A repeat one-two seemed unlikely before the race, given the vastly improved field, tempted to endure the atmospheric conditions by the lure of US$35,000 first prize, with $19,000 for second, and $10,000 for third.
Accordingly, a dozen or more men set out with intent, and were a minute up on record pace after 10k. Vincent Krop, better known as a half-marathoner had agreed to take the pace, with the intention of finishing the race, if he felt OK.
He certainly fulfilled all expectations when he finished third. But so did Kibet. He had forecast that if the improved field worked together, and Krop did his job, even in the warm conditions, a sub-2.12 was possible.
By 30k, everything was falling into place. Kibet favouring his left achilles’ tendon had kept in the lee of the pack, while Krop, Leonard Mucheru, and Chepkwony had forced the pace.
Mucheru was first to drop, at 36k, followed by Krop, just before 40k. Kibet then tested Chepkwony with a surge, to which the 25 year old responded. But it obviously told Kibet all he needed to know, because when they entered the finishing straight together, the 2007 world champion eased away to victory, with Chepkwony finishing second, in a personal best 2.11.33. Krop was also under the previous record, in 2.11.51. And a former winner, John Kelai finished fourth in 2.13.16.
“I was protecting my achilles’, so I stayed behind at first,” said Kibet. “I was waiting for the kick. This year was less humid, so we were able to run faster, but it is still difficult conditions. I think I will have to go back to Germany for treatment, to Dr Mueller (Wohlfahrt), but I’d like to race again next April”.
As for the conditions, which are perennially difficult in Singapore, second-place Chepkwony was in no doubt. “Two-eleven here is like 2.06, 2.07 in a cooler place”.
Lyubov Morgunova of Russia thought she had done more than enough to win the women’s event. But the Muscovite veteran of over 40 marathons had reckoned without her young compatriot, Albina Mayorova-Ivanova.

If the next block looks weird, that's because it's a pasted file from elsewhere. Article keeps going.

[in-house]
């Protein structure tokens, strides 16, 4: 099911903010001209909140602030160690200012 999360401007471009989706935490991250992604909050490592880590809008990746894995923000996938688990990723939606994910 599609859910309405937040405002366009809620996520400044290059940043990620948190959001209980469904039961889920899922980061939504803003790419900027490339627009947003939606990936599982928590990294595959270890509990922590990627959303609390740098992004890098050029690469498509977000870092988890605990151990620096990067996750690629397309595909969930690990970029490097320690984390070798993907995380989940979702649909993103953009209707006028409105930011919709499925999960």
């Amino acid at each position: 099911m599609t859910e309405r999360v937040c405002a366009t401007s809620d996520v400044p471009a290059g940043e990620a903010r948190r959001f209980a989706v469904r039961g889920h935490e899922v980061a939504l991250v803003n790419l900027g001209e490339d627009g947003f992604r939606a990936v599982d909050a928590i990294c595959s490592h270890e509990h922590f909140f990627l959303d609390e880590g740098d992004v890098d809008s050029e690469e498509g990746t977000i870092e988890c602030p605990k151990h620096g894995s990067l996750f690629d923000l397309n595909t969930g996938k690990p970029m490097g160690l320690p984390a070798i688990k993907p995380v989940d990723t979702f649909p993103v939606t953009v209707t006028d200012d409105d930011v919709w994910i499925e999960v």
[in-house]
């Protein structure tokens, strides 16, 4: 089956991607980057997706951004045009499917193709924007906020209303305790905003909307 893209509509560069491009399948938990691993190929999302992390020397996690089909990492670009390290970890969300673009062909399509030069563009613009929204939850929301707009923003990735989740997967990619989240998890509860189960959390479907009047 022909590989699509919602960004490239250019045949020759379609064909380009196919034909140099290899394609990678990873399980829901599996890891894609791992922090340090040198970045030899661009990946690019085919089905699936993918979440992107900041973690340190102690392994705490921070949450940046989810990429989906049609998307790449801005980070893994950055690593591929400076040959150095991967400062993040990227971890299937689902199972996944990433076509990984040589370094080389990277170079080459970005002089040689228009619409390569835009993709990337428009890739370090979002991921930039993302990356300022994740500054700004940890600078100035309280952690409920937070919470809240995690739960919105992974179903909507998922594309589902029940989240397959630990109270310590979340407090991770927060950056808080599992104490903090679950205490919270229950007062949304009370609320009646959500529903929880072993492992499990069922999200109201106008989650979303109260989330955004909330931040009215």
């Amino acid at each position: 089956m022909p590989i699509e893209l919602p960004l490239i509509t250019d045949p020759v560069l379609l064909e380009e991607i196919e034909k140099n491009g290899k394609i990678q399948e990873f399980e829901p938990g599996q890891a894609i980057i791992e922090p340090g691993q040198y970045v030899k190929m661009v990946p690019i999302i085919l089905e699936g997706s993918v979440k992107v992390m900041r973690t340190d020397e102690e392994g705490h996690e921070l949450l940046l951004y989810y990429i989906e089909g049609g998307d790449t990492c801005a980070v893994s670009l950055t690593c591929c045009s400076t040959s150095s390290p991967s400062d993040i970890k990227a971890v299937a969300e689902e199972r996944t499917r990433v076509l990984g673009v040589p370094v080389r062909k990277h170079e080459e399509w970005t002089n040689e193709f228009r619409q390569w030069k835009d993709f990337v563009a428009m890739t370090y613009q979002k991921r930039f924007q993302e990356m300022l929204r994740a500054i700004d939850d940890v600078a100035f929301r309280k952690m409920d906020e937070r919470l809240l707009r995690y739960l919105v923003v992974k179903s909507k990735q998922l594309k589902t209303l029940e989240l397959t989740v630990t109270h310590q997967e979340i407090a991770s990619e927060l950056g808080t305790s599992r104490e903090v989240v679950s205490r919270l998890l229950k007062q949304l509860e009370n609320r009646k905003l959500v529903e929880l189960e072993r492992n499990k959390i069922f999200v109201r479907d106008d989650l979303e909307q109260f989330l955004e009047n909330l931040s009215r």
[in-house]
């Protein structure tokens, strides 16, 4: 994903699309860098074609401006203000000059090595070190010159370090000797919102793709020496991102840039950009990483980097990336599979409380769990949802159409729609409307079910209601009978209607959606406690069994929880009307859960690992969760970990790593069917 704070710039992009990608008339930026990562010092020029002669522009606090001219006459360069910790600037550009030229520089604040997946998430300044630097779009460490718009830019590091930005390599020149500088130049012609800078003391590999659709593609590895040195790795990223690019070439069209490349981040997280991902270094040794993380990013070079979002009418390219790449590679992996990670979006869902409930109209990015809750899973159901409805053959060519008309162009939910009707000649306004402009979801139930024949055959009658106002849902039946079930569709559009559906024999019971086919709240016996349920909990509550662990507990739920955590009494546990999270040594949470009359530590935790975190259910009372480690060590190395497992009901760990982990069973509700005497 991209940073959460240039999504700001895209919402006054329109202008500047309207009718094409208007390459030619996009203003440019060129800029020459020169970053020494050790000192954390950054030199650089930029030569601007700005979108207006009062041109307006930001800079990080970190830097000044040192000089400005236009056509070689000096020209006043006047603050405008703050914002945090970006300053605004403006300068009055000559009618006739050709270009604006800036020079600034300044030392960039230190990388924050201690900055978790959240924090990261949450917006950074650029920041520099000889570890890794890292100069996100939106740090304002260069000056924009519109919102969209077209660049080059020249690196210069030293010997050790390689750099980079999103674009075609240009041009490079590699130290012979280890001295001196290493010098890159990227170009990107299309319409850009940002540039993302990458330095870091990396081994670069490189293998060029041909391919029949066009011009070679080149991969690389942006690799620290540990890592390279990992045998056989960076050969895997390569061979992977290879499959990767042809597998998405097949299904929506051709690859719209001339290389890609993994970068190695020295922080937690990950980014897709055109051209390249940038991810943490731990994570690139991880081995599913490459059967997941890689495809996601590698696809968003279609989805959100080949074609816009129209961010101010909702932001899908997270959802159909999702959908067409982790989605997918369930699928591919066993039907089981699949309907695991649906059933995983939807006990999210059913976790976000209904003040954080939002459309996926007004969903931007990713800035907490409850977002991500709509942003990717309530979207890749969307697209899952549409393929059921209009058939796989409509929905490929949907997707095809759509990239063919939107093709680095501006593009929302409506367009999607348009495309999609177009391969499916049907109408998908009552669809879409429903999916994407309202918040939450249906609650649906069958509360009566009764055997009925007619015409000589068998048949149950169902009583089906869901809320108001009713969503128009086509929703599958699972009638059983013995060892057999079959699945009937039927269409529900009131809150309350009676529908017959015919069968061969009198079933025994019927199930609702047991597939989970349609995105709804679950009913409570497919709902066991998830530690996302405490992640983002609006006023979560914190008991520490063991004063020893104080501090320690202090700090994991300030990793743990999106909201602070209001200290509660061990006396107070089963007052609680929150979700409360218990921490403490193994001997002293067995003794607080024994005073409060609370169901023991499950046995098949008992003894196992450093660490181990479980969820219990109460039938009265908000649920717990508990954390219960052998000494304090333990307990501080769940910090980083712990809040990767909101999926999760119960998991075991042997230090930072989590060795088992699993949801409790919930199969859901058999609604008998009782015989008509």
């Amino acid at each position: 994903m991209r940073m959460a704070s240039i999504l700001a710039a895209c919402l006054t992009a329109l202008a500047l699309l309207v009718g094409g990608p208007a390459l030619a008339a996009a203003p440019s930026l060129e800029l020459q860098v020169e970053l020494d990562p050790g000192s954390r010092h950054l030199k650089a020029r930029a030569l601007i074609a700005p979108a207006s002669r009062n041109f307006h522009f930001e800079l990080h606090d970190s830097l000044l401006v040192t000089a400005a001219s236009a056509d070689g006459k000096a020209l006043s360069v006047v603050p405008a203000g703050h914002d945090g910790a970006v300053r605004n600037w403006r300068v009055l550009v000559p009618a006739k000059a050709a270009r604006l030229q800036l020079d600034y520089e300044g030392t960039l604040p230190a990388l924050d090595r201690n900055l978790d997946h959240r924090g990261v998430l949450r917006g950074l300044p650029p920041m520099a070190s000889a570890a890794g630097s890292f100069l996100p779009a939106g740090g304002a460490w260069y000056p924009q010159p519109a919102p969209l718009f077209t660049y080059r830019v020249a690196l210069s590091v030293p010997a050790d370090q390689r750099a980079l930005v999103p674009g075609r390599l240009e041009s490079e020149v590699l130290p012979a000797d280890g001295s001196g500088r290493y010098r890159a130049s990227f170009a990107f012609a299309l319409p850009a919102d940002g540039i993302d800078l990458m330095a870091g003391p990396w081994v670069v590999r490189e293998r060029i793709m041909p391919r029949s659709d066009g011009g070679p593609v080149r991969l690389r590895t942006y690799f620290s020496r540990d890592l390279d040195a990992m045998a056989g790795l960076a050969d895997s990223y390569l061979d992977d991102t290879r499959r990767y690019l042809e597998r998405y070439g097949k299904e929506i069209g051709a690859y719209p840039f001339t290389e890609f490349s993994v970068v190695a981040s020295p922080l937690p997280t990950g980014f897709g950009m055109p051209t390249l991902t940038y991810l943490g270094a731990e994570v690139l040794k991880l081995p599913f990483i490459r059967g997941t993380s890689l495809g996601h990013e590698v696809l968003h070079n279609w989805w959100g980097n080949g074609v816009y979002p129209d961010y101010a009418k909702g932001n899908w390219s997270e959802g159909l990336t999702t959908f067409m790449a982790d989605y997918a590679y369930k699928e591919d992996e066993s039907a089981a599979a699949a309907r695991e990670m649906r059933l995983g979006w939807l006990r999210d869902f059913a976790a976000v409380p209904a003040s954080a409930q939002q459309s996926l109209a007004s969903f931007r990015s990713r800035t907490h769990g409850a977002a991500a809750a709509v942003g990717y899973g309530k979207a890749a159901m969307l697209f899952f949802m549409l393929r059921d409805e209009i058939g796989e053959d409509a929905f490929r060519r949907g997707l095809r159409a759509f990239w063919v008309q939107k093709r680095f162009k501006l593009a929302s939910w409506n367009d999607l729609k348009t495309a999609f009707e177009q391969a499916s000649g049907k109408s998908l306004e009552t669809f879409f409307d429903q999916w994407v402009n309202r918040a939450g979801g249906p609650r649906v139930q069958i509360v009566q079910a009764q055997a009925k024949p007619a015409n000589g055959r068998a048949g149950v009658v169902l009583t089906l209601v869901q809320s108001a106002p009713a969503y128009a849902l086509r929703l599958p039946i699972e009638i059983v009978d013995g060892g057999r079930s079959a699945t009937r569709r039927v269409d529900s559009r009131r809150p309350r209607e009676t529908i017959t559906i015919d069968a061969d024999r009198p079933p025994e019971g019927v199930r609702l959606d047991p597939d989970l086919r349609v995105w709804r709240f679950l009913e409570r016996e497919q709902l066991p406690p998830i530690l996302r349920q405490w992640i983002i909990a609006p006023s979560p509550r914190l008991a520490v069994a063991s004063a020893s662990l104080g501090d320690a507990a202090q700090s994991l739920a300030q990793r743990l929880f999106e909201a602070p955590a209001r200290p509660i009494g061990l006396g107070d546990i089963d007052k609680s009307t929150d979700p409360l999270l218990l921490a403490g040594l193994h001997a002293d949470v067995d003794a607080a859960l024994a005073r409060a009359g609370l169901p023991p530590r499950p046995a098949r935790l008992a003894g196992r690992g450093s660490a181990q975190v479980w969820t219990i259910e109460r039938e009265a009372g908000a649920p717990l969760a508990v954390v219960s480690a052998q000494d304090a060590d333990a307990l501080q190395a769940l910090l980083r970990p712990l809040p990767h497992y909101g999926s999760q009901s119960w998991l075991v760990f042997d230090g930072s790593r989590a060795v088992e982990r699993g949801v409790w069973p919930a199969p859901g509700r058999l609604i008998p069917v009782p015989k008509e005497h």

Morgunova, 38, had taken up the running after a slowish first 10k, and her attritional pace had put paid to a posse of pursuers, until only Magdalene Chemjor of Kenya was left in contention. A couple of steady accelerations put paid to Chemjor’s hopes, and she faded to seventh. And the last 10k looked like a formality for Morgunova. Until Mayorova-Ivanova hove onto the horizon, and started closing the gap with startling speed.
From 10th at halfway, in 1.17.28, over a half minute behind the leaders, she caught Morgunova by 35k, and ran a ‘negative split’ – a faster second half – of 1.15.21, to win easily in 2.32.49, second only to Salina Kosgei’s 2.31.55 in 2006.
“This is very important for my career, to win coming back after my first baby,” said Mayorova-Ivanova. “I felt very comfortable at halfway, and I could still see the leaders, that they weren’t going away. This is a good time for the conditions”.
Morgunova hung in to finish second in 2.34.49, and Mary Akor Beasley of the USA was a surprise third, in 2.36.44. But she collapsed over the finish line, and had to be stretchered off to recover.
Place/bib name country time prize US$
1 1 Luke KIBET KEN 2.11.25 35000
2 23 Johnstone CHEPKWONY KEN 2.11.33 19000
3 26 Vincent KROP KEN 2.11.51 10000
4 8 John KELAI KEN 2.13.14 6000
5 9 Leonard MUCHERU KEN 2.15.18 4500
6 15 Duncan KOECH KEN 2.15.54 3500
7 21 Robert John STEPHEN TAN 2.16.40 2500
8 2 Vincent KIPSOS KEN 2.19.26 2000
9 14 Stanley RONO KEN 2.19.52 1500
10 17 Sammy TUM KEN 2.20.52 1300
1 71 Albina MAYOROVA-IVANOVA/RUS 2.32.49 35000
2 70 Lyubov MORGUNOVA RUS 2.34.49 16000
3 78 Mary AKOR-BEASLEY USA 2.36.44 7000
4 79 Jacquiline NYETIPI KEN 2.37.56 5000
5 76 Leah MALOT KEN 2.38.02 3500
6 84 Emily KIMURIA KEN 2.40.02 2500
7 73 Magdalene CHEMJOR KEN 2.41.29 2000
8 81 AbereshTESFAYE ETH 2.41.40 1500
9 151 Irene MOGAKA KEN 2.42.22 1100
10 80 Alem ASHEBIER ETH 2.42.26 1000